The S&P 500 continues to improve its technical status of a positive uptrend. Looking at the chart below, the index is solidly above the 20 Day Moving Average (DMA), 50 DMA, and 200 DMA. More importantly, each shorter-term DMA is above the longer DMA, meaning that the last 20 days have been increasing faster than the last 50 days, which has been increasing faster than the last 200 days. An indication the buying of stocks and the rise of the index is picking up speed.
You will also notice that the closing index today is above the previous high point reached on December 1, and the following selloff bottom is above the previous selloff low reached on October 12. Drawing a line from the previous low on October 12 to the next higher low reached on December 28 is a distinct uptrend. Draw a line from previous highs reached on December 1 to the present, is also indicates a positive up trend.  
We would support the “No Landing” scenario with the economy slowing and hovering above a zero GDP. If the economy does “land” we would anticipate it to be soft for a short time before resuming a moderate growth trend. Consumer spending is a key foundation of the US economy that will remain resilient as long as the labor market remains strong. We believe analysts continue to underestimate the value of consumer spending (rarely discussed in any research report) that represents 66% of US economic activity. CNBC's entire focus is on corporate profit that, along with government, non-profit, and foreign investors, only represent the remaining 33% of the economy.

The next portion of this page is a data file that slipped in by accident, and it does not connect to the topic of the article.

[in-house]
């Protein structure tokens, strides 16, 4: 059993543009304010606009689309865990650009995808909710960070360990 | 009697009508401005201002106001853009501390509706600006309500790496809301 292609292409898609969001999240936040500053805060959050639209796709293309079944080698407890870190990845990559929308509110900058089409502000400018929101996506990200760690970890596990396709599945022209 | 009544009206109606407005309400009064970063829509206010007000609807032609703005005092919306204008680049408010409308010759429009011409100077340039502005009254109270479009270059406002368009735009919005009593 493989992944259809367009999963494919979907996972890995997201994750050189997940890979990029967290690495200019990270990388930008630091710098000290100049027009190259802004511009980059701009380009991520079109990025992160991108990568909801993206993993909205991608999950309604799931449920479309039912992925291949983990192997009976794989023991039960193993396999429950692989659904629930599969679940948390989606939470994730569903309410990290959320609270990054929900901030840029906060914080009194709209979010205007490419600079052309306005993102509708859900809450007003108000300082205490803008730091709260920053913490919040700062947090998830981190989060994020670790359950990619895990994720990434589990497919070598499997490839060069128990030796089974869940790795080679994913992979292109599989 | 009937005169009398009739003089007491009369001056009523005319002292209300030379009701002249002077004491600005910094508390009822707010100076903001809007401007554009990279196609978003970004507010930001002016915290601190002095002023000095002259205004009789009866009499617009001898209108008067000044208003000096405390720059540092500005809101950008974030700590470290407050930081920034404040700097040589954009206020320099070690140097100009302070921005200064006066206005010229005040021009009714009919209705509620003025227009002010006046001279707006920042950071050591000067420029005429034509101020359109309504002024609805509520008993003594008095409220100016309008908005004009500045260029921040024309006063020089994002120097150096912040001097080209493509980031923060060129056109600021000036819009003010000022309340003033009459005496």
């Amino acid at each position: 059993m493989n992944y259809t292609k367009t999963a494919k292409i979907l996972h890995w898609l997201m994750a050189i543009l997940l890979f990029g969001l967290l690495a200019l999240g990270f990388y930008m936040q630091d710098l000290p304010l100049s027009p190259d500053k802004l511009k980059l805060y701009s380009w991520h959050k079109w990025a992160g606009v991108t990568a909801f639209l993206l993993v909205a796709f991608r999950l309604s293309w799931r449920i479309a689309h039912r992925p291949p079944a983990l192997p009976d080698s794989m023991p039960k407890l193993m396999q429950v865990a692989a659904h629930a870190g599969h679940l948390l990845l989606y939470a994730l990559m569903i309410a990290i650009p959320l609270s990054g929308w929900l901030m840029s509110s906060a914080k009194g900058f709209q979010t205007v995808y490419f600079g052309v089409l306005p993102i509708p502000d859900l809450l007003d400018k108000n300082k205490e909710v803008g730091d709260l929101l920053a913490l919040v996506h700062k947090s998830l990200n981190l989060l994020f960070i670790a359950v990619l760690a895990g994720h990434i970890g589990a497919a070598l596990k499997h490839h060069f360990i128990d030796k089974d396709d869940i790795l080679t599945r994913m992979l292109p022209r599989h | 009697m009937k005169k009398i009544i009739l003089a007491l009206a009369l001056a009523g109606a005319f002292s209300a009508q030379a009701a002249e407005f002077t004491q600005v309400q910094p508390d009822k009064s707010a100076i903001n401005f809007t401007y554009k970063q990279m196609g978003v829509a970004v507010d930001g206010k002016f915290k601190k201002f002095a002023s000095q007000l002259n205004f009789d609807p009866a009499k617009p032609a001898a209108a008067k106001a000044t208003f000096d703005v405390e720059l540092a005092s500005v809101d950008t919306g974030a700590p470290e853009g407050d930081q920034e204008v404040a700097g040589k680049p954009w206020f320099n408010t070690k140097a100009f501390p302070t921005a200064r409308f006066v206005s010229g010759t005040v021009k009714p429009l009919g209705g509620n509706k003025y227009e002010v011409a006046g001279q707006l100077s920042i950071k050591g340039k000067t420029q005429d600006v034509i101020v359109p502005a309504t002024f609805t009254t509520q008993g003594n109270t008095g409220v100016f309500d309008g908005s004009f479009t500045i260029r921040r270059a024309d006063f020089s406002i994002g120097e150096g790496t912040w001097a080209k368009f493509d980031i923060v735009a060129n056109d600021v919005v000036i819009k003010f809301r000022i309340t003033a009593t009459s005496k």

It would be more appropriate in tracking the US economy for CNBC to be filming from your living room instead of on the floor of the New York stock exchange and your kids and animals walking in the background than stock traders. However, it might be an interesting reality TV at 5:30am.